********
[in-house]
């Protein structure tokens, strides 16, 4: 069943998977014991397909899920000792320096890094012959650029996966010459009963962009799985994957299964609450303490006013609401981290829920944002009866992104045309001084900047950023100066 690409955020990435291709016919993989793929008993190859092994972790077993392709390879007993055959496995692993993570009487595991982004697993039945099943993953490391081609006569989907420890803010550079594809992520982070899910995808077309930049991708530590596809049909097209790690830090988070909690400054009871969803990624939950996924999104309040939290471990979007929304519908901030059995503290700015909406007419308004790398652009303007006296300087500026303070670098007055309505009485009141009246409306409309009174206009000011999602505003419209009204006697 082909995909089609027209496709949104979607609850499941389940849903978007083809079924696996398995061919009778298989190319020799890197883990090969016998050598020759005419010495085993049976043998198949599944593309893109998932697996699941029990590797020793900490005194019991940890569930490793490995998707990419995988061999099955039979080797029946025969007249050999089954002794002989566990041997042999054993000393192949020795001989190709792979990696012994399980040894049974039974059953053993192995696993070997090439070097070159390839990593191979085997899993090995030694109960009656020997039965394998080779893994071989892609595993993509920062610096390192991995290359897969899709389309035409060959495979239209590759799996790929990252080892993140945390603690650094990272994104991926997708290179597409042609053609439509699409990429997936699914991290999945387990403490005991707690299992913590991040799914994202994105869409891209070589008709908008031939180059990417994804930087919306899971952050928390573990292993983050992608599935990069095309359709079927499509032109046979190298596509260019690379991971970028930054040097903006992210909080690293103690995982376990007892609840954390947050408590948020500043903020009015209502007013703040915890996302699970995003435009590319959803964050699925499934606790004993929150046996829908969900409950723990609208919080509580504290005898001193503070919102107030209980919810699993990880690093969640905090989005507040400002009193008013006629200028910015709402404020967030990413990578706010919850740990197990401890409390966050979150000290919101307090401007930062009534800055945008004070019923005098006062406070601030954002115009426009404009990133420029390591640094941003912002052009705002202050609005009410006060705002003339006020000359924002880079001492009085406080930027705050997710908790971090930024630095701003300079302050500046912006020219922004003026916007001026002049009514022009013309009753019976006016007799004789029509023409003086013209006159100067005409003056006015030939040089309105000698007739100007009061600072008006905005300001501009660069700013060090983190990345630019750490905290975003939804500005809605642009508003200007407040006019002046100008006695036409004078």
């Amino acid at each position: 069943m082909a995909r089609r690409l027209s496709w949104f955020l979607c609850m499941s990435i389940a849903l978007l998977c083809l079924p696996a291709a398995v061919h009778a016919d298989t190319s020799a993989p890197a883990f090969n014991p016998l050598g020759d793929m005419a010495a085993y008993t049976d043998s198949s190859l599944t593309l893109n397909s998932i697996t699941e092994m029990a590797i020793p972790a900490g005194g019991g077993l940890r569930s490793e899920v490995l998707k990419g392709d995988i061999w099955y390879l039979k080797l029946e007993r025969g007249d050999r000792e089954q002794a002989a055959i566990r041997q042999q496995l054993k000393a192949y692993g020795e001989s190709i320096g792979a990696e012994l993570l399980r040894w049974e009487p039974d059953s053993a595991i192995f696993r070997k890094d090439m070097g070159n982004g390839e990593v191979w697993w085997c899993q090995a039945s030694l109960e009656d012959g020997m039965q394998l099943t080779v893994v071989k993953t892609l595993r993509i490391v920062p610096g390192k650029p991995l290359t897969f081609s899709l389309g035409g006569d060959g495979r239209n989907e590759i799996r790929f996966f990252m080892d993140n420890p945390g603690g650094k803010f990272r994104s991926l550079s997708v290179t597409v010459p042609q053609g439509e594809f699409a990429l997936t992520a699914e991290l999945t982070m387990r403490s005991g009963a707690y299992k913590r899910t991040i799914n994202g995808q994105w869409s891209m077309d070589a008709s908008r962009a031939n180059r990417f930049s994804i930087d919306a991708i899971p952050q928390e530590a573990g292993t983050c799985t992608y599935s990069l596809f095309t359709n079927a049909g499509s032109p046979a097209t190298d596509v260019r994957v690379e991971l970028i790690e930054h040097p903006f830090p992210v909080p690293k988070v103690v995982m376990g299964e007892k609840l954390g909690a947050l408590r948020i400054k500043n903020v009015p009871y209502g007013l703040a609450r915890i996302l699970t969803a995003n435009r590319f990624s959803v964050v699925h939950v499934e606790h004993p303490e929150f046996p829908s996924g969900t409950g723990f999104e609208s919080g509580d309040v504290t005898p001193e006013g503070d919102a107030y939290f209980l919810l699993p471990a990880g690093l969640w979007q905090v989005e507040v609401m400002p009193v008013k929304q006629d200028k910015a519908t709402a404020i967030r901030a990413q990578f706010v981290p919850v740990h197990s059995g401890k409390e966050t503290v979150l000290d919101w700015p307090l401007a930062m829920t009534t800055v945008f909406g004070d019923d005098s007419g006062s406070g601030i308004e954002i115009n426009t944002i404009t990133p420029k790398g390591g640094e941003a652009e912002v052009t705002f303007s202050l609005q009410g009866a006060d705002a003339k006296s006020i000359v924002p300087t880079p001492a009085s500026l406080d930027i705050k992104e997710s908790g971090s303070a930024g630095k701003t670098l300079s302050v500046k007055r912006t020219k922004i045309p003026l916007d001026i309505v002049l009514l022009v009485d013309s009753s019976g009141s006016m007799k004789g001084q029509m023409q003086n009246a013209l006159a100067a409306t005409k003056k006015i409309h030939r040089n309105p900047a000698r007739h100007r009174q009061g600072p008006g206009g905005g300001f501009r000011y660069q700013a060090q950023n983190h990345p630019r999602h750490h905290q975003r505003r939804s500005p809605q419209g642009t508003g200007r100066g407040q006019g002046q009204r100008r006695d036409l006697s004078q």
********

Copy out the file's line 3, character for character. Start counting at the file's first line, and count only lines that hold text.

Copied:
């Amino acid at each position: 069943m082909a995909r089609r690409l027209s496709w949104f955020l979607c609850m499941s990435i389940a849903l978007l998977c083809l079924p696996a291709a398995v061919h009778a016919d298989t190319s020799a993989p890197a883990f090969n014991p016998l050598g020759d793929m005419a010495a085993y008993t049976d043998s198949s190859l599944t593309l893109n397909s998932i697996t699941e092994m029990a590797i020793p972790a900490g005194g019991g077993l940890r569930s490793e899920v490995l998707k990419g392709d995988i061999w099955y390879l039979k080797l029946e007993r025969g007249d050999r000792e089954q002794a002989a055959i566990r041997q042999q496995l054993k000393a192949y692993g020795e001989s190709i320096g792979a990696e012994l993570l399980r040894w049974e009487p039974d059953s053993a595991i192995f696993r070997k890094d090439m070097g070159n982004g390839e990593v191979w697993w085997c899993q090995a039945s030694l109960e009656d012959g020997m039965q394998l099943t080779v893994v071989k993953t892609l595993r993509i490391v920062p610096g390192k650029p991995l290359t897969f081609s899709l389309g035409g006569d060959g495979r239209n989907e590759i799996r790929f996966f990252m080892d993140n420890p945390g603690g650094k803010f990272r994104s991926l550079s997708v290179t597409v010459p042609q053609g439509e594809f699409a990429l997936t992520a699914e991290l999945t982070m387990r403490s005991g009963a707690y299992k913590r899910t991040i799914n994202g995808q994105w869409s891209m077309d070589a008709s908008r962009a031939n180059r990417f930049s994804i930087d919306a991708i899971p952050q928390e530590a573990g292993t983050c799985t992608y599935s990069l596809f095309t359709n079927a049909g499509s032109p046979a097209t190298d596509v260019r994957v690379e991971l970028i790690e930054h040097p903006f830090p992210v909080p690293k988070v103690v995982m376990g299964e007892k609840l954390g909690a947050l408590r948020i400054k500043n903020v009015p009871y209502g007013l703040a609450r915890i996302l699970t969803a995003n435009r590319f990624s959803v964050v699925h939950v499934e606790h004993p303490e929150f046996p829908s996924g969900t409950g723990f999104e609208s919080g509580d309040v504290t005898p001193e006013g503070d919102a107030y939290f209980l919810l699993p471990a990880g690093l969640w979007q905090v989005e507040v609401m400002p009193v008013k929304q006629d200028k910015a519908t709402a404020i967030r901030a990413q990578f706010v981290p919850v740990h197990s059995g401890k409390e966050t503290v979150l000290d919101w700015p307090l401007a930062m829920t009534t800055v945008f909406g004070d019923d005098s007419g006062s406070g601030i308004e954002i115009n426009t944002i404009t990133p420029k790398g390591g640094e941003a652009e912002v052009t705002f303007s202050l609005q009410g009866a006060d705002a003339k006296s006020i000359v924002p300087t880079p001492a009085s500026l406080d930027i705050k992104e997710s908790g971090s303070a930024g630095k701003t670098l300079s302050v500046k007055r912006t020219k922004i045309p003026l916007d001026i309505v002049l009514l022009v009485d013309s009753s019976g009141s006016m007799k004789g001084q029509m023409q003086n009246a013209l006159a100067a409306t005409k003056k006015i409309h030939r040089n309105p900047a000698r007739h100007r009174q009061g600072p008006g206009g905005g300001f501009r000011y660069q700013a060090q950023n983190h990345p630019r999602h750490h905290q975003r505003r939804s500005p809605q419209g642009t508003g200007r100066g407040q006019g002046q009204r100008r006695d036409l006697s004078q």